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Econlib QuickPicks- International Trade

Welcome to Econlib QuickPicks!

Each month, we send a collection of resources about a particular topic right to your inbox. This month, based on readers' requests, we're focusing on International Trade. We had a really hard time narrowing our selections for this collection, so you can be sure to see more on this topic in future QuickPicks editions!

International trade is alleged to be one of the concepts economists unanimously agree on. So why is it always in the news, and why does it seem to be so contentious? People gain when they trade, right? Read on, and we hope you find answers to these questions and more.

As always, we like to hear from you... How did you enjoy this month's collection? What have we failed to consider? And perhaps most interestingly, what did you do with this collection? Stories, photos, and anecdotes are always welcome. Please let us know at

(By the way, we'd love to know what future QuickPicks topics you'd like to see. Drop us a line with your suggestions today.)

Exchange and Trade
Economists disagree about some things, but they universally agree that free trade–meaning the opportunity to engage in voluntary exchange or trade–is beneficial on all sides. To summarize this mutual benefit, economists often say “There are gains from trade.”
Video: The Free Market
This segment, part of a video series at AdamSmithWorks explores the history of trade, including the harmful effects felt by some as these changes emerge.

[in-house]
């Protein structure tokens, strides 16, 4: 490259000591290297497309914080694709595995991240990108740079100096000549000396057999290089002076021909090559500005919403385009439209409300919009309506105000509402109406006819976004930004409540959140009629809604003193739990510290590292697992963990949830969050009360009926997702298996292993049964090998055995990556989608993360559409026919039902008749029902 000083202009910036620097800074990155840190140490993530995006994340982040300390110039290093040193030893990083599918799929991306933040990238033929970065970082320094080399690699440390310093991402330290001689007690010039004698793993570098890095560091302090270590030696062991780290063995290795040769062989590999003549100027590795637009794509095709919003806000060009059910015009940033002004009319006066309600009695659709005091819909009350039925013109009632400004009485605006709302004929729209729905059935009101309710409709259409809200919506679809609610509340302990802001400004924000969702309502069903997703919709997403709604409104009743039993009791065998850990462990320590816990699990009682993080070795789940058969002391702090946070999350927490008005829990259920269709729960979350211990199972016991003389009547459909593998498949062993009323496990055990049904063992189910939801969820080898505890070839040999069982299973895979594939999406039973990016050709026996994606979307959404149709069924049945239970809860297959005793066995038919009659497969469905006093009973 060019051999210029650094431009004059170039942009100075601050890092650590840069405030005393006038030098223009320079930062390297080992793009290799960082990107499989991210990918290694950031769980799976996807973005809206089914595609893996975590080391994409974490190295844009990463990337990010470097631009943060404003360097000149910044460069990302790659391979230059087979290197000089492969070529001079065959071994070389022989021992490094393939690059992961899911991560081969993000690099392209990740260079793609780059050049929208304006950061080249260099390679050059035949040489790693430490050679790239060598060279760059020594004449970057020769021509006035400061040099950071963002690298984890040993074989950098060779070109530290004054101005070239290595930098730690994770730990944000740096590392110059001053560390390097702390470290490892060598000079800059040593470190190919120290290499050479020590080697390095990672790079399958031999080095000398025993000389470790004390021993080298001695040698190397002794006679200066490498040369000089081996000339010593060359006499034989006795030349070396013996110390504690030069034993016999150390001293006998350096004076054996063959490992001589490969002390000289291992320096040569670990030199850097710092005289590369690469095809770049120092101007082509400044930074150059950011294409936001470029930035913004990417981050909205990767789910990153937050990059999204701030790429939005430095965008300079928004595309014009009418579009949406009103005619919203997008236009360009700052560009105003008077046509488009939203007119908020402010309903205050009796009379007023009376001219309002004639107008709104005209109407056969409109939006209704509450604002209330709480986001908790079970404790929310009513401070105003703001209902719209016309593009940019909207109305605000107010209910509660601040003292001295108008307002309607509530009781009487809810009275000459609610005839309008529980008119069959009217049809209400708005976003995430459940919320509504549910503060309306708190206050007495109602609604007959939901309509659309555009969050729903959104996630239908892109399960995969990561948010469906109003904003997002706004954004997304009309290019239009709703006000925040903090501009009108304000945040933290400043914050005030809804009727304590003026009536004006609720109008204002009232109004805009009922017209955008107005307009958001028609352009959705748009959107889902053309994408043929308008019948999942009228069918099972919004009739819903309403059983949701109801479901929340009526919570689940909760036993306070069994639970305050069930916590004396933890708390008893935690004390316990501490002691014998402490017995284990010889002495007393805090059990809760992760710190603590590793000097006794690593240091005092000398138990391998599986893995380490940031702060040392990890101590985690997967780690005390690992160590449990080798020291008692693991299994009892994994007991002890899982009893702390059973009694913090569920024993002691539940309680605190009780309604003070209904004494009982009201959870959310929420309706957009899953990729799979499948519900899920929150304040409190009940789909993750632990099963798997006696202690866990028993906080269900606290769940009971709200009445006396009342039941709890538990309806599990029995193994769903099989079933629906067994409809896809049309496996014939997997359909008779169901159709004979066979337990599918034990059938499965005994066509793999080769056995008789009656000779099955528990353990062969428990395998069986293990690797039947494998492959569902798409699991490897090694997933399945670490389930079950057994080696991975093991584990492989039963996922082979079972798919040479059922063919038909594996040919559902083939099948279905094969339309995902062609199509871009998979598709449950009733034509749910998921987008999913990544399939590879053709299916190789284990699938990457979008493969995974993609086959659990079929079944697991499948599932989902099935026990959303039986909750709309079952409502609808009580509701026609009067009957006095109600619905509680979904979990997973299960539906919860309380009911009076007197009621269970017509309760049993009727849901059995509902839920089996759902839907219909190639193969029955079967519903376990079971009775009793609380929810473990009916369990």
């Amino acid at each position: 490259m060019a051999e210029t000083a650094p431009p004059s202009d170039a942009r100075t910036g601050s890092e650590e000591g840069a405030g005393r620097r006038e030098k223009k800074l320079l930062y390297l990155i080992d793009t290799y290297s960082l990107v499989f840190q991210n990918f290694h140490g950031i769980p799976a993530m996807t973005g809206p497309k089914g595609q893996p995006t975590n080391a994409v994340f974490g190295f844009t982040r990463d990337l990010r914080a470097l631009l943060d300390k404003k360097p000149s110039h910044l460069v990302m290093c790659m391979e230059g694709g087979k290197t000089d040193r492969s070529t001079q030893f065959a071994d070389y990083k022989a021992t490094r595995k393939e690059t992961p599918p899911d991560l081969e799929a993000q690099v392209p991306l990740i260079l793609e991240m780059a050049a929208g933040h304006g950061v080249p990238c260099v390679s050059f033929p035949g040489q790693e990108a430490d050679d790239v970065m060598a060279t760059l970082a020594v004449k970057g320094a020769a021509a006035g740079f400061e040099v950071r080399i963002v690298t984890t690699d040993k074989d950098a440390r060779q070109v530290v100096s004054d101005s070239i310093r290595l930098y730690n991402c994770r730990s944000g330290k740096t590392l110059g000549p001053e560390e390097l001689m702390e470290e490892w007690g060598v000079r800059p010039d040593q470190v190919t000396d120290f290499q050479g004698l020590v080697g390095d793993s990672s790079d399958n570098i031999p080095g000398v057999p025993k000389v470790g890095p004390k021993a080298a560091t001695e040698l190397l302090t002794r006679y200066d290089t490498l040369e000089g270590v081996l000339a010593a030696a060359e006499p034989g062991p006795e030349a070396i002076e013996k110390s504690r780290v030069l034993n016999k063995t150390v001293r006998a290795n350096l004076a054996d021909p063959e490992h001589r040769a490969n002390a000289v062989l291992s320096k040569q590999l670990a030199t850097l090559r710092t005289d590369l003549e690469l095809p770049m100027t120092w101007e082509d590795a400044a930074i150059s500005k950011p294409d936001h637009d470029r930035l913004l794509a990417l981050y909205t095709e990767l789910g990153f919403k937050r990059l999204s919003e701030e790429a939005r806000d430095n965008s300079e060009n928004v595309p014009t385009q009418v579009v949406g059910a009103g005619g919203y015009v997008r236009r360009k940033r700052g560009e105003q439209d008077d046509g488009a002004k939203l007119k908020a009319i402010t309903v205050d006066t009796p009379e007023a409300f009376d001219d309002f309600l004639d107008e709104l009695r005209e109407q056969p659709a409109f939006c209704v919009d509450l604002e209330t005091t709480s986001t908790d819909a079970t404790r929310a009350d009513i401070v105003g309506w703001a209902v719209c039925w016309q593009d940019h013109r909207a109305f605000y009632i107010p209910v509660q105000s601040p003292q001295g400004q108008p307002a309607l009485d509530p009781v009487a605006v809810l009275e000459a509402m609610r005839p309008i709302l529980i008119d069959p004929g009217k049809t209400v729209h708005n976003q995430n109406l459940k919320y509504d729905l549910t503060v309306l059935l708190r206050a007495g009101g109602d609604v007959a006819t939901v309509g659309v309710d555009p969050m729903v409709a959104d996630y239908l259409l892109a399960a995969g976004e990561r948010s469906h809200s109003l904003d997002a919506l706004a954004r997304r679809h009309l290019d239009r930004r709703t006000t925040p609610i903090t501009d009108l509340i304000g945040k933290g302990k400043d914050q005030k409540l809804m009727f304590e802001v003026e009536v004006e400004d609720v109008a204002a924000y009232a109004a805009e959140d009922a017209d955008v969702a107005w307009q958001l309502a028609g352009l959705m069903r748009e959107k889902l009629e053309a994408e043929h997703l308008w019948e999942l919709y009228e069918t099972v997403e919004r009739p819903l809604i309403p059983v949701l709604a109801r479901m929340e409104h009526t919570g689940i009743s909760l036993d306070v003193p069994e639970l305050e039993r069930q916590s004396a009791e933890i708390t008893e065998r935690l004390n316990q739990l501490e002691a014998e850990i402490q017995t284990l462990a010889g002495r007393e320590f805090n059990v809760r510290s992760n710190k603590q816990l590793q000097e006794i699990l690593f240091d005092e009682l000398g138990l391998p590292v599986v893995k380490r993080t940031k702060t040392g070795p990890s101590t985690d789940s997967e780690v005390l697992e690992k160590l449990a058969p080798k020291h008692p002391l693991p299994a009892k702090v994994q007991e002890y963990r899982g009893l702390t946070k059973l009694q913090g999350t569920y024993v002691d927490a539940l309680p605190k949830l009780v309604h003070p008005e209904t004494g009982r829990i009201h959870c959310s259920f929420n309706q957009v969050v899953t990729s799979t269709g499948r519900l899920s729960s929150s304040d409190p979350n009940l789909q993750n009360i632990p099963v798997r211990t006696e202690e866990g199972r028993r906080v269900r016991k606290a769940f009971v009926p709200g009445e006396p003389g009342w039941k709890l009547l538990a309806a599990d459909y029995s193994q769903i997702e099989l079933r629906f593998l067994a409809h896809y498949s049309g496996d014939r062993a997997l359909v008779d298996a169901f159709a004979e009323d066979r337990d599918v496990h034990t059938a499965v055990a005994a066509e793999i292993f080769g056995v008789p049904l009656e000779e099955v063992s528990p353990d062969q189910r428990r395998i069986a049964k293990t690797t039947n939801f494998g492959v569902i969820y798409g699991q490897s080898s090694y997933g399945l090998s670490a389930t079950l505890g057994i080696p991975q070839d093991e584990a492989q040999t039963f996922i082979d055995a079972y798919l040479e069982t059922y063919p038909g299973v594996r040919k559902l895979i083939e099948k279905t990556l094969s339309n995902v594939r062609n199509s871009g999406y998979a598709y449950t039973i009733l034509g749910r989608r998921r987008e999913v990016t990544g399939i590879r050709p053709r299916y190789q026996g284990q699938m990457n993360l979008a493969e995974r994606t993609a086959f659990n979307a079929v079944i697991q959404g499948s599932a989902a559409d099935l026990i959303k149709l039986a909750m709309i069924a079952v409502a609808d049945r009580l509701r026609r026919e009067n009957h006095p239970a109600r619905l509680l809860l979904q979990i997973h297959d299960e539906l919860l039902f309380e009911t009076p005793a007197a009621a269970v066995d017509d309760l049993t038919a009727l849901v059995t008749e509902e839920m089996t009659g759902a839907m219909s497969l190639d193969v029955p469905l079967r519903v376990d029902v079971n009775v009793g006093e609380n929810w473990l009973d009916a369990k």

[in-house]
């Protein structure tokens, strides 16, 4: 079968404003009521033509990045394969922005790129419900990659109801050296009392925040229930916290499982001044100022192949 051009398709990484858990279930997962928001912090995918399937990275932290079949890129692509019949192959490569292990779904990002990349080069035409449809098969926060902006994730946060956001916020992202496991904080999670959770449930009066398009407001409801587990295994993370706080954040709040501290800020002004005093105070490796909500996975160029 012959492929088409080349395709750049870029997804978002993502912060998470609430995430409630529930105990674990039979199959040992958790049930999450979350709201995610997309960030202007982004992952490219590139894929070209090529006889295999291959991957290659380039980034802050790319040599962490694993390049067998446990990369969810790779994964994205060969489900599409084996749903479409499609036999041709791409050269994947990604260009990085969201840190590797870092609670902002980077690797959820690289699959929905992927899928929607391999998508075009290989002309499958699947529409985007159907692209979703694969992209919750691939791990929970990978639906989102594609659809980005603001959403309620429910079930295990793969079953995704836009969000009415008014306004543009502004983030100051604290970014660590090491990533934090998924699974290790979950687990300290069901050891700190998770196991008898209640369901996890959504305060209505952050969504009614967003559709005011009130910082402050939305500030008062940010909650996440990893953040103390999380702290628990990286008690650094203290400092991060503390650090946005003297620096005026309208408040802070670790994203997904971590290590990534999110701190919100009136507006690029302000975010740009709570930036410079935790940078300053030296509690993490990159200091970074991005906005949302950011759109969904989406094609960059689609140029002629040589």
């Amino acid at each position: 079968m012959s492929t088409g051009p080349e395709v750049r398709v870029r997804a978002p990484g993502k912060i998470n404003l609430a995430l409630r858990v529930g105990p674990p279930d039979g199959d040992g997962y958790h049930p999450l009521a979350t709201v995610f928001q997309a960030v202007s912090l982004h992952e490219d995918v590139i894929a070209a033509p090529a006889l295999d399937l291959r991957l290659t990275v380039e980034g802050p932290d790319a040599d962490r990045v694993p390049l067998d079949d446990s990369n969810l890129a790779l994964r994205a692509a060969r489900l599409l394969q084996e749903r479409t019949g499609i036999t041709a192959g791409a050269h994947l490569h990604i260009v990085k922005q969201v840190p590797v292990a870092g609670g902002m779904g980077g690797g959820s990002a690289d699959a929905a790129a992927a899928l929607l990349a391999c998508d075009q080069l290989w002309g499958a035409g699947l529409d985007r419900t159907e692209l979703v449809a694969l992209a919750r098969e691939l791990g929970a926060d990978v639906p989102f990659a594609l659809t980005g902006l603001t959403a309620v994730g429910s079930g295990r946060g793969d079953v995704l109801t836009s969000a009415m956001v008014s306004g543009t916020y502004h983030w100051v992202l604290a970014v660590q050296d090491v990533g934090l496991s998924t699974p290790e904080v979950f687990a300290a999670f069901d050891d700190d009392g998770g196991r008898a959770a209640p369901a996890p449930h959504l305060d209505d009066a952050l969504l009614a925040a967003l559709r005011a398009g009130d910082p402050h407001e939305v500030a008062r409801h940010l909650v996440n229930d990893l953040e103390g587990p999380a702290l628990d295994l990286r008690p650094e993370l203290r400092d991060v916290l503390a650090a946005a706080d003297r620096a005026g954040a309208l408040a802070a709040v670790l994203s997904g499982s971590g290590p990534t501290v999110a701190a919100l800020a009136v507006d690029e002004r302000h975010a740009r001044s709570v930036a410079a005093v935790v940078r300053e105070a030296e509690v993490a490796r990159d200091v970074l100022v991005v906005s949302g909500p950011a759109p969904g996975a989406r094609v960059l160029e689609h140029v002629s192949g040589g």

For Discussion: Nations Gain When They Trade... But What About ME?
What do we really know from international trade theory, and how does it compare to what we see on the ground? Are all international trading partners created equal? This week, EconTalk host Russ Roberts sat down with MIT’s David Autor for a hard-hitting conversation about the impact of trade with China on US labor markets.
Concise Encyclopedia: International Trade
On the topic of international trade, the views of economists tend to differ from those of the general public. There are three principal differences... noneconomic views of trade all seem to stem from a common root: the tendency for human beings to emphasize tribal rivalries.
Biography: David Ricardo
... Ricardo formulated the idea of comparative costs, today called comparative advantage—a very subtle idea that is the main basis for most economists’ belief in free trade today. The idea is this: a country that trades for products it can get at lower cost from another country is better off than if it had made the products at home.
Commercial Reprisals are a Mistake
Pedro Schwartz channels his inner Bastiat, advising that free trade is the best revenge!
Barriers to Trade
A barrier to trade is a government-imposed restraint on the flow of international goods or services. But why would governments impose them? Why restrict access to goods and services?
A Brief History of International Trade Policy
Since the time of the ancient Greek philosophers, there has been a dual view of trade: a recognition of the benefits of international exchange combined with a concern that certain domestic industries (or laborers, or culture) would be harmed by foreign competition... Still, as evidenced by the intense debates over trade today, the tensions inherent in this dual view of trade have never been overcome.
Further Reading from Jacob Viner
One of Viner’s greatest accomplishments is his book Studies in the Theory of International Trade. This work is not just a history of the theory of international trade but also a guidebook that tells where the early economists who studied trade were wrong and where they were right.
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